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Pyongyang Unprepared for Outbreak Like Coronavirus, Says North Korean Doctor Who Defected

By Kim Young-kweon February 09, 2020

North Korea's medical system for coping with contagious diseases like the coronavirus is prioritized to protect the elites of the regime in Pyongyang and is unequipped to treat its local citizens, said a former North Korean medical doctor.

Choi Jung-hoon, a North Korean defector who is now a research professor at Korea University's Public Policy Research Institute in Seoul, said North Korea is making "a big fuss" about the virus because its medical care system is unfit to take necessary measures to contain it.

Choi said instructions for taking sanitary and quarantine measures from North Korean leader Kim Jong Un are handed down to local leaders. But, he said, there are problems implementing them at the provincial level because rudimentary medical facilities are ill-equipped and the medical infrastructure is focused on Pyongyang.

Priority Pyongyang

"The purpose of fighting contagious diseases is different in North Korea compared to other countries," Choi said. "In South Korea or the U.S., the measures are taken for the health and safety of its citizens. But in North Korea, priority is given to the leading members of the government in Pyongyang."

Choi was in charge of implementing measures to contain contagious diseases at the sanitation unit of the Chongjin Railway Bureau before defecting to South Korea in 2012.

He began working there after studying clinical medicine at the Chongjin Medical University in North Korea's third-largest city, Chongjin, which is in the northeastern province of North Hamgyong.

Quarantine measures

North Korea has taken all-out measures to prevent the fatal coronavirus from entering the country as the number of confirmed cases and deaths rise quickly in China, where the fast-spreading respiratory disease was first reported in the city of Wuhan. As of Friday, there were no known confirmed coronavirus cases reported in North Korea.

Calling its effort to keep the virus at bay a matter of "national existence" in January, North Korea temporarily closed the border it shares with China on Jan. 22 and suspended all air and train routes to China on Jan. 31.

North Korea took quarantine measures by banning new foreign diplomats from entering the country earlier this week.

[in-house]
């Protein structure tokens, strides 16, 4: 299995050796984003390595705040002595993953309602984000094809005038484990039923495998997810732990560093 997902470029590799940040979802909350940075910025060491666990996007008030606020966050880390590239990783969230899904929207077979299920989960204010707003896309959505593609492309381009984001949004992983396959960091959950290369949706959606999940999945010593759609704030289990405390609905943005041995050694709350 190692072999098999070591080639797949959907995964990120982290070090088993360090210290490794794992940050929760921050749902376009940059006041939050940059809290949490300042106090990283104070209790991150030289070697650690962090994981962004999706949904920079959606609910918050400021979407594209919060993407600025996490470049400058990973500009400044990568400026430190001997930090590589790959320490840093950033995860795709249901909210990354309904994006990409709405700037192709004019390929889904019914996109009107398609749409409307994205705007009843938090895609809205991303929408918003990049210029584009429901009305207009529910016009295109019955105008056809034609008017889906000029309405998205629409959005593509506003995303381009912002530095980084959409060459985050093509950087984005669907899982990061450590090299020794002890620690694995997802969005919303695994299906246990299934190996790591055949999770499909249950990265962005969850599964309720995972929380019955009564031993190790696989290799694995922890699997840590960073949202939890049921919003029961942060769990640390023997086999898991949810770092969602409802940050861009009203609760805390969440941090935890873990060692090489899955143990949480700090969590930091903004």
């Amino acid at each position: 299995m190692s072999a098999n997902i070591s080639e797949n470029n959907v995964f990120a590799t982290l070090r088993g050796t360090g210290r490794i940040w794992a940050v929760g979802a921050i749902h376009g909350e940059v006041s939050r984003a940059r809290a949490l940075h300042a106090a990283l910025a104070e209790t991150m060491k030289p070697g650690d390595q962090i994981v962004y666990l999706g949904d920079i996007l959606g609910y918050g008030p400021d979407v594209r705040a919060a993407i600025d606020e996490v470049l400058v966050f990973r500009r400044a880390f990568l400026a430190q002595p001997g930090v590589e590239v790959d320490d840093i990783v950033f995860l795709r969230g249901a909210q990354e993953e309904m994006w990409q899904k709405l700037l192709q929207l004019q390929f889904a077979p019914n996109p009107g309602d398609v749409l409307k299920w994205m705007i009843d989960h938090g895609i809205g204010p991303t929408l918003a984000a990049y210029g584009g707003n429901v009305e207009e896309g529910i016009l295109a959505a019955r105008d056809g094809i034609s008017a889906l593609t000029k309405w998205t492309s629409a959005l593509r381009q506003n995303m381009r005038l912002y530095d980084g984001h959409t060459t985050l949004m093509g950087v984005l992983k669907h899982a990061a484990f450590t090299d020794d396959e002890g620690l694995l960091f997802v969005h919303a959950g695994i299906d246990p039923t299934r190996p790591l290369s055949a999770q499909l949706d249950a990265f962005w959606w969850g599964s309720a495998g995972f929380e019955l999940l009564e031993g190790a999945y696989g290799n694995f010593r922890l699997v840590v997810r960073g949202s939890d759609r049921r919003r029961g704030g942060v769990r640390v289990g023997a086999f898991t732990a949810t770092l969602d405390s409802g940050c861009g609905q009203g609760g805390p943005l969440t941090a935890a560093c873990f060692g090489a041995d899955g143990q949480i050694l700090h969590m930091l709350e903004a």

The regime also set up various "emergency anti-epidemic headquarters" across the country as "a campaign to arouse all the masses to the work of preventing the novel coronavirus infection," North Korea's state media Korean Central News Agency said Wednesday.

Announcement vs. reality

Choi said even though North Korea announces such measures when infectious diseases break out, what actually happens at local levels is altogether different.

"When there is an outbreak of an infectious disease in North Korea, only Pyongyang is completely protected (quarantined)," Choi said.

"All railroads and roads heading to Pyongyang are blocked. The regime does not take proper measures [to protect] North Korean residents who make their daily living by relying on these roads to travel to various regions, which places them in worse situations," he added.

Choi said North Korea is not equipped with tools to diagnose or treat outbreaks like the coronavirus might cause.

"North Korea's medical system is poor, as the world probably knows," Choi said. "It does not have proper medical equipment, let alone reliable electricity or water supply facilities in hospitals and health centers."

As there is probably nothing that doctors could do to diagnose or treat those infected with a contagious disease like the coronavirus, people would be left on their own to cope with the outbreak, Choi said.

Cases likely to be concealed

If there are cases of the virus, North Korea will try to conceal them, instead of seeking help from international organizations such as the World Health Organization (WHO) or from the South Korean government, Choi said.

"Because North Korea tries to put up an image of having the best 'self-sufficient' medical science to treat and prevent infectious diseases through propaganda, the regime is reluctant to announce any outbreak publicly," he said.

He believes that there could be a coronavirus outbreak in North Korea.

"It is impossible to have closed off all roads connecting to China," he said. "The new coronavirus could have entered the country through smugglers" traveling across the border as viruses arrived in the past.

Choi said North Korea needs to seek help from the international community by sharing its health and medical information and focus on improving its medical science to help its people rather than focusing on developing nuclear weapons and missiles to maintain the regime security.

Christy Lee contributed to this report which originated in VOA's Korean Service.

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